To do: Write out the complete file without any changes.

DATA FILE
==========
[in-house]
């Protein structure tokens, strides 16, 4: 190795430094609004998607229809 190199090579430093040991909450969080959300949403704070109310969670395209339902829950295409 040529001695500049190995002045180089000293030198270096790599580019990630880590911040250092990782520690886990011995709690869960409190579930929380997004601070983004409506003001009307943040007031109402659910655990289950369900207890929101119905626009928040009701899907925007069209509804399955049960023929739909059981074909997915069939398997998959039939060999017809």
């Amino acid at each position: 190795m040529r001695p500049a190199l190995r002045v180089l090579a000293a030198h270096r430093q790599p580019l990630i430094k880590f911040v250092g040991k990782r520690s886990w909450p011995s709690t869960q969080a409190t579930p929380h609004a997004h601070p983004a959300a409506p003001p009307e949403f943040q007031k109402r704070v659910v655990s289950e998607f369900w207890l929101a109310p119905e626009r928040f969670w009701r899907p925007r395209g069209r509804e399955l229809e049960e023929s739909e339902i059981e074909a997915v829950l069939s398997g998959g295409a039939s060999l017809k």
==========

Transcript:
[in-house]
């Protein structure tokens, strides 16, 4: 190795430094609004998607229809 190199090579430093040991909450969080959300949403704070109310969670395209339902829950295409 040529001695500049190995002045180089000293030198270096790599580019990630880590911040250092990782520690886990011995709690869960409190579930929380997004601070983004409506003001009307943040007031109402659910655990289950369900207890929101119905626009928040009701899907925007069209509804399955049960023929739909059981074909997915069939398997998959039939060999017809």
């Amino acid at each position: 190795m040529r001695p500049a190199l190995r002045v180089l090579a000293a030198h270096r430093q790599p580019l990630i430094k880590f911040v250092g040991k990782r520690s886990w909450p011995s709690t869960q969080a409190t579930p929380h609004a997004h601070p983004a959300a409506p003001p009307e949403f943040q007031k109402r704070v659910v655990s289950e998607f369900w207890l929101a109310p119905e626009r928040f969670w009701r899907p925007r395209g069209r509804e399955l229809e049960e023929s739909e339902i059981e074909a997915v829950l069939s398997g998959g295409a039939s060999l017809k």